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Good food and good wine augment each other, bringing out textures and flavors in each other. This goes way beyond the white wine with fish and red wine with meats standard. But it can be a trial-and-error process. Which is really tough because it means you have to try a lot of different wines and a lot of different foods.

Here are a few helpful standards for pairing food and wines that I have wrested from my terrible struggles:

  • oily foods go well with crisp wines with high acid
  • meats with quite a bit of fat go well with wines that have pronounced tannins
  • salty foods (like caviar) go well with wines high in alcohol or that are effervescent (like champagne).
  • fruit works with wines that have oaky flavors

It used to be a rule of thumb that fish and chicken go with white wine, and red meat goes with red wine. But there's more crossover now because winemakers have come out with lighter red wines like Pinot Noir that go well with fish and chicken.

Obviously, if it's baked or broiled, you'll want a different wine than a dish with a heavy sauce. A Chardonnay, Sauvignon Blanc or Fumé Blanc will likely go well with lighter dishes.

Stronger-flavored food needs stronger wine. Dry wines generally go well with food, but if you don't like dry wine, go with a semi-sweet wine.

Given the fact that most Americans have grown up drinking sweet sodas, it can take some of us a little while to acquire a taste for dry wines. A good tactic to develop your wine palate might be to start out with sweeter wines and gradually start drinking drier wines. Some of the very sweetest wines include those made from fruits other than grapes, such as apples (hard cider), pears (perry), blackberries, peaches, and cherries.

Wines don't have to be expensive French or Californian to be good. Oregon, Texas, and other states have started to produce some nice wines that are reasonably priced.

Ultimately, when picking out wines, you need to find out what you like, not what somebody says you should like.

The single best way to figure out what you like is to go to a winery where you can taste a number of wines side-by-side. But if going to a winery isn't an option, you can host a wine tasting get-together with friends. Individuals or couples can bring a different bottle of wine to the gathering, thus allowing everyone to try out many different wines at once without any one person having to spend a lot of money.

There is sufficient disagreement about the subject of food and wine matching to instigate small private wars whenever strong opinions clash over the wine to be enjoyed with a meal. The classical approach, while strongly adhered to by some, is being abandoned in favour of more recent, and possibly more trendy, standpoints. Each opinion is strongly argued for by those proposing it, backed by seemingly flawless reasoning, and while they differ greatly, all have an element of truth.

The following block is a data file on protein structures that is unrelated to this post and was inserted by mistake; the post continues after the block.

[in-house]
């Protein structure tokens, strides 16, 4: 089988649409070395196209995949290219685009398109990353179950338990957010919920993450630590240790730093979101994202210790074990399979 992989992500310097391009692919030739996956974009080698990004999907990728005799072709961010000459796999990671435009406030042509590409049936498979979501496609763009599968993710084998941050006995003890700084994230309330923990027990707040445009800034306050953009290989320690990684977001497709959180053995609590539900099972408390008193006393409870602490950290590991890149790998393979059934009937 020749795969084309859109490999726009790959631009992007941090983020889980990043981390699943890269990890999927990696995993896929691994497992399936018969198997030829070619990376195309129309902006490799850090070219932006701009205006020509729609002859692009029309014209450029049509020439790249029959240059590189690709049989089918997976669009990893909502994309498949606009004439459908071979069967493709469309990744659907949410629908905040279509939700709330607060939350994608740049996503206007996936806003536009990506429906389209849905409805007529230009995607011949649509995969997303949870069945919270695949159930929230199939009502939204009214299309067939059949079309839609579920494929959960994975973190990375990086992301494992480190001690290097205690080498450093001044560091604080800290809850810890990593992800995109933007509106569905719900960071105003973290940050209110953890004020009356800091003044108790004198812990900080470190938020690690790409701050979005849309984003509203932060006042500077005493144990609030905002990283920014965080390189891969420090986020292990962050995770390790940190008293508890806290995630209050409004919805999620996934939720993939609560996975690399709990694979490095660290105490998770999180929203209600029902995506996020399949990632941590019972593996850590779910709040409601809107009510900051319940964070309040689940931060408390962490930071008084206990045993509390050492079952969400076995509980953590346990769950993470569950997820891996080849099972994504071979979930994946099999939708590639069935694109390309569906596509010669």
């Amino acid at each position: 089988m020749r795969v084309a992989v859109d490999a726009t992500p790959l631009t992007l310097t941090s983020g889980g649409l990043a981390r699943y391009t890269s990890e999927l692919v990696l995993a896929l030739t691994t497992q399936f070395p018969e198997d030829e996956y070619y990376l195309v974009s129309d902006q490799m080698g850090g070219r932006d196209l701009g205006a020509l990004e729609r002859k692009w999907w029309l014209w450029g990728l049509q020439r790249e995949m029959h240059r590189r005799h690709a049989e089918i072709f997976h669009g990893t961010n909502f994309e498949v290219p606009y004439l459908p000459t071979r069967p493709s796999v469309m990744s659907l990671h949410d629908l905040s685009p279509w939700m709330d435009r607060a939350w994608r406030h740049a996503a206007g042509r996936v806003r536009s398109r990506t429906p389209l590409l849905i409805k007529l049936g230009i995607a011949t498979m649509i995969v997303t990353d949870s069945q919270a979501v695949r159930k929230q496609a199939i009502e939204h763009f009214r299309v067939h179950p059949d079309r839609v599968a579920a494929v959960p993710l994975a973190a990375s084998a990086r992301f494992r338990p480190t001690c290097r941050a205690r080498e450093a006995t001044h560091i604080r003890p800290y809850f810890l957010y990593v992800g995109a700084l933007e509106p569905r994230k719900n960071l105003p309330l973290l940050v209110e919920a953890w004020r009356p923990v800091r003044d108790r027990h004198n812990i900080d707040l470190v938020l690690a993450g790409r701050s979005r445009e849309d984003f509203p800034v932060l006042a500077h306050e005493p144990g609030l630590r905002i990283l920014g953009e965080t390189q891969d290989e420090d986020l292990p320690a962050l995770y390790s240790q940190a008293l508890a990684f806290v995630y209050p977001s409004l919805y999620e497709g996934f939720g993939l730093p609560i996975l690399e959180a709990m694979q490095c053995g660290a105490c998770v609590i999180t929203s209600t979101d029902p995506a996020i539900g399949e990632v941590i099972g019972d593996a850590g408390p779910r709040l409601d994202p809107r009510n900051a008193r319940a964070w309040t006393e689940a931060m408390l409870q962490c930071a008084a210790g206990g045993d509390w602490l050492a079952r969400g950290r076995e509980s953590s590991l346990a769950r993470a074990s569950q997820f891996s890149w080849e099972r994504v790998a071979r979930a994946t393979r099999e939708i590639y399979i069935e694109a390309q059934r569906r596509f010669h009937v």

Those who abandon any rigid structures will boldly venture towards uncharted waters and insist that rigid guidelines are a load of tosh. The latter proponents explain how liberating oneself from the shackles of Hugh Johnson's bible of food and wine matching will lead to unlikely though pleasant matches. Taken to an extreme these might propose that since one never has food and wine in the mouth at the same time, matching is useless. Naturally, the consequence of such a radical approach will range from serendipitous synergies that delight and surprise, to horrors that will ruin both the wine and the food selected.

On the other side of the spectrum are those who study the rules with the meticulous attention of waltzing porcupines and obey them rigidly, only ordering an item on the menu if the recommended wine match is available. Following respected matches is the safest approach and an oaked Cabernet with the smoky flavours of chargrilled fillet are almost guaranteed to please the most classical of hedonists.

Being a believer in compromise I'll take the liberty of expressing an opinion once so much advice, often gratuitous, is dispensed all round. The truth probably lies half way between the extremes. Wine is indisputably a fine art and like any art the classical approach is a good start. It is only when the rules are known inside out that one may risk bending and eventually breaking them. The old adage solicits white wines with fish and reds with meat. All is well and good there, but once one has exhausted most possibilities within those parameters it might be the time to try a more audacious pairing.

So what I would choose, and this is totally subjective, would be a slight variation on the prescribed guidelines that remains within rational limits. Recent pairings that I have been pleasantly surprised with include:

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